Tag Archives: muslim women

“I’m just going to call you ‘Lord’ because I don’t know what else to call you” How I came To Islam

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"the day you meet God, He is going to ask you about your sins and not about their sins. You will not be responsible for their actions and they will not be responsible or yours.”

“The day you meet God, He is going to ask you about your sins and not about their sins. You will not be responsible for their actions and they will not be responsible for yours.”

Guest post by: Jessenia Ortiz. She works as an editorial manager for a electronic publishing company. When she is not working she likes to spend time with her family, her 3yr old and her husband. Sister Jessie is pursuing hifdhs and spends most of her time memorizing the Quran. She enjoys traveling, and her last big trip was umrah. 

I read a novel entitled “If I should speak” by Umm Zakiyah. This book contains some ayahs of the Quran and Hadiths woven into the story. That novel led me to read the English translation of the Quran, which eventually led to me taking my shahada.

The author included the hadith that says:

“O evil soul, come out to the wrath and anger of Allaah.’ Then his soul disperses in his body and is dragged out like a skewer being pulled out of wet wool…”

This shook me to my core. For 3 days it was all I kept thinking about. I couldn’t believe my God could do something like that (although I did feel inside myself that it was true). After that, I told myself I have to find out what else is in that book, so started reading the Quran.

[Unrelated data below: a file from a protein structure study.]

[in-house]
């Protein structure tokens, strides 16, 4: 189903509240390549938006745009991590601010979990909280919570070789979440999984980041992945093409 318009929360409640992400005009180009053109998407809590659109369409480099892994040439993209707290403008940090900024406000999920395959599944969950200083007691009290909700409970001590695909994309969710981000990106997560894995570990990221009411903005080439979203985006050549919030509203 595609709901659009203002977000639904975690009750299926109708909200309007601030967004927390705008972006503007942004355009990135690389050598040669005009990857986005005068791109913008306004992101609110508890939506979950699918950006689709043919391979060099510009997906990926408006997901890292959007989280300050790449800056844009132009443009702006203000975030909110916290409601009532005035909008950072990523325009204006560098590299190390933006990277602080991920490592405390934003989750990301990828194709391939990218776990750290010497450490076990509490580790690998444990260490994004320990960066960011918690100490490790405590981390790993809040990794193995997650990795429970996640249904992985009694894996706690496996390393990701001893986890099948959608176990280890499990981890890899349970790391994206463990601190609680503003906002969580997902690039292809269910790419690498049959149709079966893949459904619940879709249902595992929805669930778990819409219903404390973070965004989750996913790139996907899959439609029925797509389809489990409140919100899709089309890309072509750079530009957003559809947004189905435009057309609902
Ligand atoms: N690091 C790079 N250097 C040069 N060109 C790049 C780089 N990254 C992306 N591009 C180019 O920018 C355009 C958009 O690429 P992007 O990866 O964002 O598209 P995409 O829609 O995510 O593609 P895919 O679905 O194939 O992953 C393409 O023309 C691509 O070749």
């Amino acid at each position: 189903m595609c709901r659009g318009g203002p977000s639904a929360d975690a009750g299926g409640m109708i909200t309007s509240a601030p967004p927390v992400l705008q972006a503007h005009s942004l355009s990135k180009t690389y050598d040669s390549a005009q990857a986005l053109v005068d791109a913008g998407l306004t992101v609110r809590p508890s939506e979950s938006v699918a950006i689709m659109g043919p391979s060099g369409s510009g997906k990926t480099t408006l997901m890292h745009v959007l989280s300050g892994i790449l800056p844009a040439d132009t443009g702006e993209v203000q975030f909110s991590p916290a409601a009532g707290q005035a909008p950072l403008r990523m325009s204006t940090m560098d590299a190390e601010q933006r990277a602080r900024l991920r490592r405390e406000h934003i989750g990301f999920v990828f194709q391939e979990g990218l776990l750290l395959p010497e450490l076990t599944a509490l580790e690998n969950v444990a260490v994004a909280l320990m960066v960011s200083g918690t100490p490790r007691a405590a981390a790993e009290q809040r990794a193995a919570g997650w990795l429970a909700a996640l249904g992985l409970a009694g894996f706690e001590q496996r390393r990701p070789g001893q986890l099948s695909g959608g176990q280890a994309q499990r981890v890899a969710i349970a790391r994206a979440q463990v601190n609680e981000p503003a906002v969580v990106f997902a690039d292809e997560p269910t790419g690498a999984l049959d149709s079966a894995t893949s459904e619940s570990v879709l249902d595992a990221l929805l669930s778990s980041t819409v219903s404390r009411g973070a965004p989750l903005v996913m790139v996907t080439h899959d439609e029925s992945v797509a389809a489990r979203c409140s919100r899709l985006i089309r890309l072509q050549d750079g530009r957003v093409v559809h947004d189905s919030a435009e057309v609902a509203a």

My journey towards “finding” Allah (the Arabic word for God) really started early around age 5. That was when my grandmother taught me how to pray.  I did include intermediaries in my prayers but I always wondered why I couldn’t pray to Allah directly. I never understood the 3 in 1 God. (Alhamdulillah).

I grew up going to Catholic school and attending church with my grandmother. I learned about the Prophets, perhaps because we were children we were not taught all the negative things that the Bible says about them. I still remember that when I was little, going to Catholic school, I wanted to grow up and be a nun. They seemed so close to Allah. I use to sit in church asking (God) Allah to help me love that religion, if it was the right one. I always wondered why do we say “Thank you God for your son our lord”; why not worship the one that created the “son”?